Usage difficult words Phrases
Amid. Among: Among (or amongst ) applies to things or persons that call be separated and counted, amid (or amidst) to things that cannot. Amidst the din and chaos that followed the public shouting, It was very difficult for him to locate his friend, who was one amongst the audience comparing thousands.
Amoral Immoral: Occasionally confused, Something that is immoral is evil or is dissolute a and contrary to the prevailing crowd. The word amoral pertains to matter in which the question of morality is disregarded or does not arise. Thus, an amoral person may do the job which other people will regard as immoral.
Appraised Appraise: Appraise means to inform, Appraise means to assess or evaluate. He apprised this arrival date to his parents. The examiner appraises the answer papers.
Arbitrator, Mediate: the functions of these two words are quite separate, Arbitrators are like judges in that they are appointed to hear evidence and then make decisions. They remain aloof from disputing parties. Mediators, on the other hand, are more like negotiators who try to work out a settlement and do not make any judgements. A judge acts as an arbitrator in a court case. The girl’s parents acted as mediators to avoid the divorce of the couple.
Avenue, Revenge: Generally avenge indicates the setting of a score as a means to the redressing of an injustice. It is more dispassionate than revenge, which indicates a strong retaliation inflicted largely for the sake of personal satisfaction. The corresponding nouns are vengeance and revenge.
Barbaric, Barbarous: Barbaric emphasises crudity and lack of a civilising influence. For example killing anyone for money is a barbaric act. there after trying to get rid of the body of the deceased by roasting it in an oven is a barbarous act. Thus, the difference is that while barbaric stands for great crudity, barbarous stands for great cruelty.
Bimonthly, Semi-monthly: Bimonthly means occurring once in two months. Semimonthly means twice a month. Computer Society of India publishes its journal bi-monthly. India Today was till recently a semi-monthly magazine.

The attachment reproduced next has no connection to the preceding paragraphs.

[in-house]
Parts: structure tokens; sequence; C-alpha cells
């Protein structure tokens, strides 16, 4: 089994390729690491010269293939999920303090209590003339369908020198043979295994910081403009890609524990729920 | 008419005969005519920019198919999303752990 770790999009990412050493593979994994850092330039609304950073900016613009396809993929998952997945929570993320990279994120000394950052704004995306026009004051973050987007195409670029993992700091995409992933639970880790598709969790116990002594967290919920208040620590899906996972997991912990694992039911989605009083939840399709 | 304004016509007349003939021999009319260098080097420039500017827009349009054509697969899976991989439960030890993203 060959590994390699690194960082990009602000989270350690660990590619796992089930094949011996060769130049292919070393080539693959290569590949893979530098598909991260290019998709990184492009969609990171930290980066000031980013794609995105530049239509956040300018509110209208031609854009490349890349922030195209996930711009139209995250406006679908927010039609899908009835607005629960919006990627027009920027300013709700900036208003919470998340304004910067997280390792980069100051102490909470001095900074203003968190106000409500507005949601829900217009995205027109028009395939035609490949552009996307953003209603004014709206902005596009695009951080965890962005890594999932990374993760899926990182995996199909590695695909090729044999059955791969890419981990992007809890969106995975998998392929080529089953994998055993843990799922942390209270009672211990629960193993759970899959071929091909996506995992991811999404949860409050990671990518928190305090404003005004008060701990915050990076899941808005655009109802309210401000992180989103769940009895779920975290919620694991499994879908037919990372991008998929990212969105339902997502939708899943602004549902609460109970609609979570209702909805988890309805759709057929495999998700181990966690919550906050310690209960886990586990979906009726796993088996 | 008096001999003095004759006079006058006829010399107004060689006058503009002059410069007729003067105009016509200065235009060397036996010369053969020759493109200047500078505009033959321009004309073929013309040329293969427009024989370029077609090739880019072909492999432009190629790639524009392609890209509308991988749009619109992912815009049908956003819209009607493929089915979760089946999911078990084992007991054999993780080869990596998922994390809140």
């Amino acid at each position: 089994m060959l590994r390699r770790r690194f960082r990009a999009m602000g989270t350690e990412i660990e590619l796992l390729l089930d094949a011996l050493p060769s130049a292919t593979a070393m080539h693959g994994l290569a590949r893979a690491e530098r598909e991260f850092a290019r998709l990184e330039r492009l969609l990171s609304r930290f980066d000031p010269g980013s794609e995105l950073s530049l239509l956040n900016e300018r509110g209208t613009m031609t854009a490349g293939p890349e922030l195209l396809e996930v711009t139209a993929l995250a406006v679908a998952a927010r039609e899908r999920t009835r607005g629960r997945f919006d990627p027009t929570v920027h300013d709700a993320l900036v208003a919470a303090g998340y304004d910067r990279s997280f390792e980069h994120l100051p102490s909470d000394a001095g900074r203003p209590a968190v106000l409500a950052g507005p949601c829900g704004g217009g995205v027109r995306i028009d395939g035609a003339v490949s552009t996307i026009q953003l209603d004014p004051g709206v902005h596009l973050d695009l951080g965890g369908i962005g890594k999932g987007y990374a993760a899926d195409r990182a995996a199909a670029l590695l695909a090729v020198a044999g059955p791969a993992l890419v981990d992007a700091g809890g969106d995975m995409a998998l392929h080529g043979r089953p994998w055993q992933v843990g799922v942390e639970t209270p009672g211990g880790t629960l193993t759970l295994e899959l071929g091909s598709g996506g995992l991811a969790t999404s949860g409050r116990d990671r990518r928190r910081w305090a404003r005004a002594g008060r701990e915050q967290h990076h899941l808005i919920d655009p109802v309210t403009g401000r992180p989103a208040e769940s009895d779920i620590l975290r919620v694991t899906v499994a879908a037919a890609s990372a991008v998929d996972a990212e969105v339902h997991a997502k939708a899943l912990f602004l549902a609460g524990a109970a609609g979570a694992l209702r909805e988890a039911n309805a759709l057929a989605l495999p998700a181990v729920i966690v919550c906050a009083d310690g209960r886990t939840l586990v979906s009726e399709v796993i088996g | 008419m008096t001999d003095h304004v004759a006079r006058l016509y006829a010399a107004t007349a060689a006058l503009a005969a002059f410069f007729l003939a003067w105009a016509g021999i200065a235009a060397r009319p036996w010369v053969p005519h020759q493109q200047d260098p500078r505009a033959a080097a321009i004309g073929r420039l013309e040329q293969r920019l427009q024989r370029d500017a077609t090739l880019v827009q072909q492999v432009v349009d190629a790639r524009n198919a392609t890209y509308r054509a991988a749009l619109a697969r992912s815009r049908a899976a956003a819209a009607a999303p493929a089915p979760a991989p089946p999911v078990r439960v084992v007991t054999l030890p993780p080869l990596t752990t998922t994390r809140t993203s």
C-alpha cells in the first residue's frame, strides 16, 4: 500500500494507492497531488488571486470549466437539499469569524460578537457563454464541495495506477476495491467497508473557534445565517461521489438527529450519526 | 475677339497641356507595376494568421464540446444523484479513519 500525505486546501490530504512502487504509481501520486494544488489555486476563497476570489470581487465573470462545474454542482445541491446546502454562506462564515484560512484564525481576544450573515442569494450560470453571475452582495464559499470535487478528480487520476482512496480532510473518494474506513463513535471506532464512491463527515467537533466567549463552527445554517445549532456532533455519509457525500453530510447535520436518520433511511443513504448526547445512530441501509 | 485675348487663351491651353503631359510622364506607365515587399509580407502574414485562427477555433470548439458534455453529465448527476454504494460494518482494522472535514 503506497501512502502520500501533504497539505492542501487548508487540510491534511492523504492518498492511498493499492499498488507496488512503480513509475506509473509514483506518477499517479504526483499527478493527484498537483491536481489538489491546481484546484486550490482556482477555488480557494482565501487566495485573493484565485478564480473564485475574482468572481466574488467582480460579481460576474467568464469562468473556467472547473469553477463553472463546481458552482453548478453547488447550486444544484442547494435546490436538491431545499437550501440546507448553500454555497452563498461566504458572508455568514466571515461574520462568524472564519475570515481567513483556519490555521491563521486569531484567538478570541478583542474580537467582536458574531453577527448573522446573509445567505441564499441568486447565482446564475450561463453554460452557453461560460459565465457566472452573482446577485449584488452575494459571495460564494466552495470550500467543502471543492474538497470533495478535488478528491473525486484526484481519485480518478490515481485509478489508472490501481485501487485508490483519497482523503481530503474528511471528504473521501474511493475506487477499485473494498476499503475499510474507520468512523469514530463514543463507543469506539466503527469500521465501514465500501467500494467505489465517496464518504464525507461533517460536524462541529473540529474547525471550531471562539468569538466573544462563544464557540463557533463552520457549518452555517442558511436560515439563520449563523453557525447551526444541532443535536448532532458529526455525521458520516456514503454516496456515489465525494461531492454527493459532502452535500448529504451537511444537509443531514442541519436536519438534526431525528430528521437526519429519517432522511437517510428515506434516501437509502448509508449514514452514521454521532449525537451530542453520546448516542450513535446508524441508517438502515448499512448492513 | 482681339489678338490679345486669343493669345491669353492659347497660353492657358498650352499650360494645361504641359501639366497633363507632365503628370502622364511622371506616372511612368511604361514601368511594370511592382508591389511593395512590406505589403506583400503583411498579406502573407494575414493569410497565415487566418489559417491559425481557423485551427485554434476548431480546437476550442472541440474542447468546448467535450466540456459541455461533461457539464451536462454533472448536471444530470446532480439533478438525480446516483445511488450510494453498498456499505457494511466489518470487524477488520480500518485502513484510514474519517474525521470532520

Blatant, Flagrant: The words are not quite synonymous. Something that is blatant is glaringly obvious and contrived (blatant lie) or noisily obnoxious (a blatant electioneering) or both. Something that is flagrant is shocking and reprehensible (a flagrant miscarriage of justice). If someone tells you that he regularly travels to the Mars, that is a blatant lie, not a flagrant one. If you deceptively push your friend into treacherous waters, that is a flagrant act, not a blatant one.
Borr, Born: Both are past participles of the verb ‘bear’. Born is limited to the idea of giving birth (She was born on New Year’s Day). born should be used with the sense of supporting or putting up with (she has borne the responsibility with dignity), but is also used in the sense of giving birth in active construction (My grandmother had borne five children.)
Breach, Breach: Frequently focused. Breach describes an infraction or a gap. It should always suggest a break, a word to which it is related. Thus a breach of the agreement is a violation. Breech applies to the rear or lower portion of things as also short trousers and knickerbockers. Many times a breech delivery turns out to be risky for the baby.